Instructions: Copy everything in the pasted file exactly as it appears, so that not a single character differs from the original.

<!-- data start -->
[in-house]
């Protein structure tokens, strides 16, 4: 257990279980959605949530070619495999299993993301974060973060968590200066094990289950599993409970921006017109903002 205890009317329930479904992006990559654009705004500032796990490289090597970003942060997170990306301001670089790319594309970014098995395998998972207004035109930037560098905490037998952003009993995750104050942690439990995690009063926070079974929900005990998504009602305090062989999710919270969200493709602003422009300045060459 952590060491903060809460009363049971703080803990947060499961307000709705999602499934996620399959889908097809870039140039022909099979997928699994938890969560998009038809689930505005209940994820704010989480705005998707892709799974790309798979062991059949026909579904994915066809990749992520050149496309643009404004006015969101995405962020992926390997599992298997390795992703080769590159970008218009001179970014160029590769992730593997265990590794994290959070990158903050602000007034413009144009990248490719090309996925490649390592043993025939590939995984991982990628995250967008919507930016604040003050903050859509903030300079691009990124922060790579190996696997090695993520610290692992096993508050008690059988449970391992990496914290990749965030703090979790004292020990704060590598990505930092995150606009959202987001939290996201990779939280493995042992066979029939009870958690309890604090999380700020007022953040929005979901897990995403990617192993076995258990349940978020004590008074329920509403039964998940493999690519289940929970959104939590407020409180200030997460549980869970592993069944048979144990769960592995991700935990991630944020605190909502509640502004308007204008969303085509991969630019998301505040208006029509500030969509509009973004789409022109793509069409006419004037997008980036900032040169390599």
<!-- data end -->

[in-house]
């Protein structure tokens, strides 16, 4: 257990279980959605949530070619495999299993993301974060973060968590200066094990289950599993409970921006017109903002 205890009317329930479904992006990559654009705004500032796990490289090597970003942060997170990306301001670089790319594309970014098995395998998972207004035109930037560098905490037998952003009993995750104050942690439990995690009063926070079974929900005990998504009602305090062989999710919270969200493709602003422009300045060459 952590060491903060809460009363049971703080803990947060499961307000709705999602499934996620399959889908097809870039140039022909099979997928699994938890969560998009038809689930505005209940994820704010989480705005998707892709799974790309798979062991059949026909579904994915066809990749992520050149496309643009404004006015969101995405962020992926390997599992298997390795992703080769590159970008218009001179970014160029590769992730593997265990590794994290959070990158903050602000007034413009144009990248490719090309996925490649390592043993025939590939995984991982990628995250967008919507930016604040003050903050859509903030300079691009990124922060790579190996696997090695993520610290692992096993508050008690059988449970391992990496914290990749965030703090979790004292020990704060590598990505930092995150606009959202987001939290996201990779939280493995042992066979029939009870958690309890604090999380700020007022953040929005979901897990995403990617192993076995258990349940978020004590008074329920509403039964998940493999690519289940929970959104939590407020409180200030997460549980869970592993069944048979144990769960592995991700935990991630944020605190909502509640502004308007204008969303085509991969630019998301505040208006029509500030969509509009973004789409022109793509069409006419004037997008980036900032040169390599």